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The growing costs of women in jail

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More Americans are now jailed than in previous decades, yet little attention has been given to the fastest-growing population behind bars: women.

That finding comes from a new report from the Vera Institute of Justice and the John D. and Catherine T. MacArthur Foundation’s Safety and Justice Challenge. Jails today hold about 745,000 people on a daily basis, including about 110,000 women versus 8,000 in 1970, the report found. About half of all incarcerated women in America are held in jails, which primarily hold people awaiting trial for the crimes they’re charged with and are run by counties or local governments. 

While groups including policymakers and activists have called for jail reform, very little attention has been paid to the specific issues of women who end up there. Those issues range from basic health needs to how jail affects their families and children, said Elizabeth Swavola, one of the report’s authors. Many of the women who go to jail are already financially disadvantaged, and jail fees and other costs can add to their financial woes, she noted.

“When we dug into the data into the increase of number of people in jail, we were shocked to see that the increase of women has been so dramatic,” Swavola said. “What research does exist suggest a few factors that might be contributing, such as an increasing focus on low-level, nonviolent offenses” such as loitering and disorderly conduct in some communities.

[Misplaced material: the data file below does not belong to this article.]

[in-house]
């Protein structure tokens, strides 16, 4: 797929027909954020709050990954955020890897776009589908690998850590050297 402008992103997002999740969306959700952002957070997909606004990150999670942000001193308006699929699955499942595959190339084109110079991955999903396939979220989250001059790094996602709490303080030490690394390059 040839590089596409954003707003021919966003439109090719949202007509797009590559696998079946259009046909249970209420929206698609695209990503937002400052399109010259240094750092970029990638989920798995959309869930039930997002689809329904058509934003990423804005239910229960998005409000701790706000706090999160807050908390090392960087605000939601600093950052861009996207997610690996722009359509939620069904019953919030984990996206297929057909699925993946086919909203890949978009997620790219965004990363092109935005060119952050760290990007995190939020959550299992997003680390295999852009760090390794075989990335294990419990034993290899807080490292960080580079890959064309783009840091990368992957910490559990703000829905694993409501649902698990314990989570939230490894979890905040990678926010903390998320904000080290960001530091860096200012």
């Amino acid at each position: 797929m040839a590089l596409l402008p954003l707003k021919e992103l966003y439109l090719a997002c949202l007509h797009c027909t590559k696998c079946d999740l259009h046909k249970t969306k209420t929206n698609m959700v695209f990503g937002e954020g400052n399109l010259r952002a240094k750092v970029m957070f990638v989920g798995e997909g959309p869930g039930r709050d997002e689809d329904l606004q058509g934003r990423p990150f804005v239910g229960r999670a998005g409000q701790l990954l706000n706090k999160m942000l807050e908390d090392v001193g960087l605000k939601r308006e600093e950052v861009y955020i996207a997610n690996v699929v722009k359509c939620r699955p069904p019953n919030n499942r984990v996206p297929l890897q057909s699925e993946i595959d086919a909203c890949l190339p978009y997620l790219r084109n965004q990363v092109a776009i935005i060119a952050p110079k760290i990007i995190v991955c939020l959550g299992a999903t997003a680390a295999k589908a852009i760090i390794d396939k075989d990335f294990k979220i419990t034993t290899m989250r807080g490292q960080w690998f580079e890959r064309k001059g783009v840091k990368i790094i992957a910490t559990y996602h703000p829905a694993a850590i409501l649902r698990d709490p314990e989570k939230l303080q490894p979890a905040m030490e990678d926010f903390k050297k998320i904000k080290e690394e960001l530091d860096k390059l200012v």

While the report doesn’t break out the cost that communities are paying to jail women, in a 2015 report Vera looked at what taxpayers shelled out for jails. It found that local communities are likely paying far more than the $22 billion estimate from the U.S. Department of Justice because counties budget costs across many different departments. For instance, New York City spends about $1.1 billion annually on its Department of Correction, but it leaves out $1.3 billion spent on jail employee benefits and health care and education programs for inmates.

Aside from the daily cost to taxpayers for jailing 110,000 women, the women themselves are often paying for everything from drug testing to fees for spending nights in jail, Swavola said. “All these fees can add up to tens of thousands of dollars,” she said. “The system is deepening that disadvantage” that many impoverished jailed women already face.

Conditions in jails aren’t geared toward female inmates, the report noted. Jails often don’t provide feminine hygiene products or toilet paper, among other items. In one Michigan case filed by the ACLU, women held in the Muskegon County Jail alleged they were denied menstruation hygiene products, toilet paper and underwear.

“I requested toilet tissue and sanitary napkins from jail officials on several occasions but my requests were ignored,” said Londora Kitchens in a statement at the ACLU website. “For example on July 13, 2014, I was menstruating and was out of sanitary napkins. During this period, Officer Grieves told me that I was ‘s**t out of luck,’ and I better not ‘bleed on the floor.’

Jails are designed for the “majority of people in jail, which are men,” Swavola said. A lack of toilet paper and menstruation supplies “is not only a risk to health, but really dehumanizing.”

Women are also penalized by the growing reliance on imposing cash bail as a condition of release because many women who end up in county or municipal courts aren’t able to make bail. More than one-third of women jailed in a pretrial unit in Massachusetts were incarcerated because they couldn’t afford bail of $500 or less, the report noted.

The growing reliance on cash bail “disadvantages people who are poor,” Swavola said. Wealthier Americans can “buy their way out of jail, they can continue with their employment. But the same can’t be said for those who are too poor to post a cash bail. That includes poor women.”

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